May 10, 2006Volume 5 Number 18 Issue 105     
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Feel, Felt, Found

The Great Ideazine is brought to you this week by Ezine Machine. Well if you've ever wanted to create eye-popping html newsletters in a snap, then you'll be interested in this hot new software package! Especially since it's at

I couldn't get a newsletter out last week as I took a contract for one day that turned into a week. Although it was not related to Internet marketing, I enjoyed coaching the HR types in mediation just the same. I'll make sure that I have a newsletter ready to go before I take any outside contract again.

I mentioned our tech association breakfast two weeks ago. While I was away last week, the rest of the board panicked and re-scheduled the event. Seems that they were not confident of filling the seats. *8>)

Well enough blathering for now, on to the main event -

Feel, Felt, Found

Today’s negotiating strategy could easily take up a whole chapter in a book. I've pared it down to the bare essentials in order to have it fit into one newsletter article.

Whenever I have been negotiating a tough deal with another party, there has inevitably come a time when I needed to change the other person’s mind on some item under negotiation. I have seen many a deal lost because one party refused to budge, and the other party couldn't let an item go. At this point, a skilled negotiator earns his keep, if he has a tool or strategy to break the impasse by getting one of the parties to change their position on the item. One of the best methods I have used, when I had strong information to support my position, is called Feel, Felt, Found.

Basically, I build empathy by acknowledging that I understand the other party’s point. I go on to reiterate their position and state that I have held that belief myself. Finally, I outline the information that caused me to change my mind and brought me to my current position.

The beauty of this approach, is that it builds empathy, not hostility. You are not forcing the other party to do something against their will, you are merely narrating a changed scenario in your life. If laid out correctly, the information can help the other party change their position drastically, without losing face or appearing to “give in.”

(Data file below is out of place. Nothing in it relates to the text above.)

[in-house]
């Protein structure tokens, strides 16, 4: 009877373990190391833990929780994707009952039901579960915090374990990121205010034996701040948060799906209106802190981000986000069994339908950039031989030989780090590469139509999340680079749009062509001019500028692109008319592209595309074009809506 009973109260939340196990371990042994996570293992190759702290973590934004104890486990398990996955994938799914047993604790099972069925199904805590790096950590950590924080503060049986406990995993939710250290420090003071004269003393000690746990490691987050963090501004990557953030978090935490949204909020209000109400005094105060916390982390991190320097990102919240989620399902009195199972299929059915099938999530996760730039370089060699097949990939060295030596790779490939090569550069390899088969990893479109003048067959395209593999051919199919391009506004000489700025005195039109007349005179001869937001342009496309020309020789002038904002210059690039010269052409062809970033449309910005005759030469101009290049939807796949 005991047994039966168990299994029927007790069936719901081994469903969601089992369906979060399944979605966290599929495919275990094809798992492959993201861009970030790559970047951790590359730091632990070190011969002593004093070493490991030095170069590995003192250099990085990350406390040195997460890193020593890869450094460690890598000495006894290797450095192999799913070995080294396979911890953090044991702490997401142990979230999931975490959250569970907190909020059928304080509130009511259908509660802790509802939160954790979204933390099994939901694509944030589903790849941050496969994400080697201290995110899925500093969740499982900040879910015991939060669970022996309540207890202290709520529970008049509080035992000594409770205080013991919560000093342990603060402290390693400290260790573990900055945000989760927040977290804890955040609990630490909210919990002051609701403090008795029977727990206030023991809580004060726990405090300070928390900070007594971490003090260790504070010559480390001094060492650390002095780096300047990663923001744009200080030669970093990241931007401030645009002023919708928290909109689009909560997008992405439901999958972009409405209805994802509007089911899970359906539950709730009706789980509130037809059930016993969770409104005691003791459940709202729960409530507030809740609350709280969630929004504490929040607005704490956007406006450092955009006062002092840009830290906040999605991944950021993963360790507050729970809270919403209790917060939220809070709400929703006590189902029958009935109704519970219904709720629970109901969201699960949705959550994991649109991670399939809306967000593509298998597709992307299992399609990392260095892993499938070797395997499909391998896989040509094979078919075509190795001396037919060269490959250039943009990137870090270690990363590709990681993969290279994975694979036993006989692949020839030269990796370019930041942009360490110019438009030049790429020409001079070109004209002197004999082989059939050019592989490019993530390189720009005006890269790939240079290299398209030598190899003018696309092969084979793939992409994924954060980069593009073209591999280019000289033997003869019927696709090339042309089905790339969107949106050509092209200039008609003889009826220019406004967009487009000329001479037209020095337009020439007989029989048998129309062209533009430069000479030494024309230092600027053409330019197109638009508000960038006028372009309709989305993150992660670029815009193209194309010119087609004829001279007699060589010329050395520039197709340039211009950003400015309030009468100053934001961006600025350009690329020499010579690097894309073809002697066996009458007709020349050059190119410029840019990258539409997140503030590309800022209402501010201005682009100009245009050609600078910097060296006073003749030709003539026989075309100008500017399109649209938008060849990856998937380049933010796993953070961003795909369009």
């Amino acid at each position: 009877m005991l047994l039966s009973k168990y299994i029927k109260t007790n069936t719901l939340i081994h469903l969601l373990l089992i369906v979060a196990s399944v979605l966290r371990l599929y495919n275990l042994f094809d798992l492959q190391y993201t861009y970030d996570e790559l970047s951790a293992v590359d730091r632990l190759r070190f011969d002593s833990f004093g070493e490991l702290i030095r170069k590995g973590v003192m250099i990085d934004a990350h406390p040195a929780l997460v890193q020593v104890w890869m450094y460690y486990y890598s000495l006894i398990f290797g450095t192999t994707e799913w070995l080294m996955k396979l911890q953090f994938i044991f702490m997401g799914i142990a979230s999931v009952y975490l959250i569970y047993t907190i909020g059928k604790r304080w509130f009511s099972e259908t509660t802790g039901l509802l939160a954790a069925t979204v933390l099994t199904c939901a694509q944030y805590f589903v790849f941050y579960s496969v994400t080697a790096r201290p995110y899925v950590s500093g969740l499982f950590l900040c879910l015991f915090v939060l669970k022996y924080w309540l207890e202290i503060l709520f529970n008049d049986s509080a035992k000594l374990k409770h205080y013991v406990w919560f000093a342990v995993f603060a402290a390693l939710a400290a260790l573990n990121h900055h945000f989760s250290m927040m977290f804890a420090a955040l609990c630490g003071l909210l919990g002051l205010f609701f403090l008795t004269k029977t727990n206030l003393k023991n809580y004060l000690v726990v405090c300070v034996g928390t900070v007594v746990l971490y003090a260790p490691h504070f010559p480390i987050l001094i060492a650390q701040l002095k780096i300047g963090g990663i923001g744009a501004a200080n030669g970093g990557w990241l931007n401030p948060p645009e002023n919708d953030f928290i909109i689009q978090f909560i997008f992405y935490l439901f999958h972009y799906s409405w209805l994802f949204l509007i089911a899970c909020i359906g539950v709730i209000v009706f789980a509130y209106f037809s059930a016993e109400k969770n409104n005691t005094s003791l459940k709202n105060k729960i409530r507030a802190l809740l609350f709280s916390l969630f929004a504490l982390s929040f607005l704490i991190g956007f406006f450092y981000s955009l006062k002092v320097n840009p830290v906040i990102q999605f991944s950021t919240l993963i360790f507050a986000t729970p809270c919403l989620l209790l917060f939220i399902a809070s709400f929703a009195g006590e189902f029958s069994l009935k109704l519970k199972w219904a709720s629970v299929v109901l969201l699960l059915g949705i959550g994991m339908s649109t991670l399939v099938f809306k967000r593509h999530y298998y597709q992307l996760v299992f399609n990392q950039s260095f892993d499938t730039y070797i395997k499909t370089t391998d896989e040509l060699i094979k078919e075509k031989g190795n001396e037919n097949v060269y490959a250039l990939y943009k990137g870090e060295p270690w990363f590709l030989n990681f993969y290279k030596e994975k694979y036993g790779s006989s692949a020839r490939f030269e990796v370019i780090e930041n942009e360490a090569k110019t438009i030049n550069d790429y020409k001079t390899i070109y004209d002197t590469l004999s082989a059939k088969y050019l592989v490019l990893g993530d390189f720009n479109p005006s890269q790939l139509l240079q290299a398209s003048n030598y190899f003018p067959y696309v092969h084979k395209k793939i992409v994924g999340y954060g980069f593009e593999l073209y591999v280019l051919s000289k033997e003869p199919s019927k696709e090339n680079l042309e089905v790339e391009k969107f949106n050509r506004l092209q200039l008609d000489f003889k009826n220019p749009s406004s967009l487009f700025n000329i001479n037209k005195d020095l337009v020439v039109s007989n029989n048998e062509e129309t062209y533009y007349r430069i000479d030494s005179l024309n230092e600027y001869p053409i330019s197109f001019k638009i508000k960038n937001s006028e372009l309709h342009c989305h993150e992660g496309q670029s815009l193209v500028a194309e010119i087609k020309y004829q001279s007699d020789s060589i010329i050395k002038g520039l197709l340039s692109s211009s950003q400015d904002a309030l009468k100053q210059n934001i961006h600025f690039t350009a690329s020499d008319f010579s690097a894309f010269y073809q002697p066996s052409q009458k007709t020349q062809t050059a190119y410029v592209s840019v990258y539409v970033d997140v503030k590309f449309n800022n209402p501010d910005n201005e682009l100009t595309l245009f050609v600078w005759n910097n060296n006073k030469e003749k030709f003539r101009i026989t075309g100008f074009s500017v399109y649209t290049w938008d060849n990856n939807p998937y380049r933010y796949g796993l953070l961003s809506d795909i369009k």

You tell them clearly that you do not think that they are dummies for holding their current opinion on the topic, just by telling them that you once held that opinion yourself. Not only that, but you go on to state that you would still hold that opinion except for receiving the important and position changing information you then share with them.

This puts a great deal of pressure on the other party to change their stance - because, after all, they are just as smart as you are. If you have done it correctly, the other party can relate positively to the information you have just brought to the table and allow their position to change.

This strategy will not work, if they don't believe you ever could have held the stated opinion, or if you don't have strong information to justify your changed stance. You can't just use this strategy whenever you want to change someone’s mind on a topic. For success, the information must be true and strongly supportive of your position, or at least very positive in regard to your argument.

It’s kind of like sincerity. Once you can fake it, you've got it made.

Please do not ever, do this. When you negotiate, all you have is your reputation. Once you blemish it with outright lies, or deceit, you can never recover it. It is not necessary to tell your “opponent” everything, but anything you do say must be true. And don't be blinded into thinking that it doesn't matter because you will never face them again. People change jobs. People have friends. People talk. The message of your dishonesty will travel - fast!


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Although I have had occasion to use a naked Feel, Felt, Found, e.g., I know exactly how you feel. I felt that way myself. I found this research paper ( medical opinion, whatever) that caused me to change my mind. I now firmly believe that we must address this issue. I would normally want to flesh it out with a lot more information.

Usually, it is more likely that I would use words that were more closely related to how the other party speaks, e.g., I know exactly where you are coming from on this. Been there myself. Read Dr. X (or whatever the expert opinion is) and now I'm really leaning toward (my new stance). Here, you read it and see if you don't think I am on the right track.

Once the other party has read the material, even if they haven't shifted their opinion, they are now disagreeing, not with you, but with a respected authority. Done correctly, the other party is forced to either find an expert to support their position, look very obstructive, or to agree with your position. A very powerful bargaining position to be in.

Until next time…


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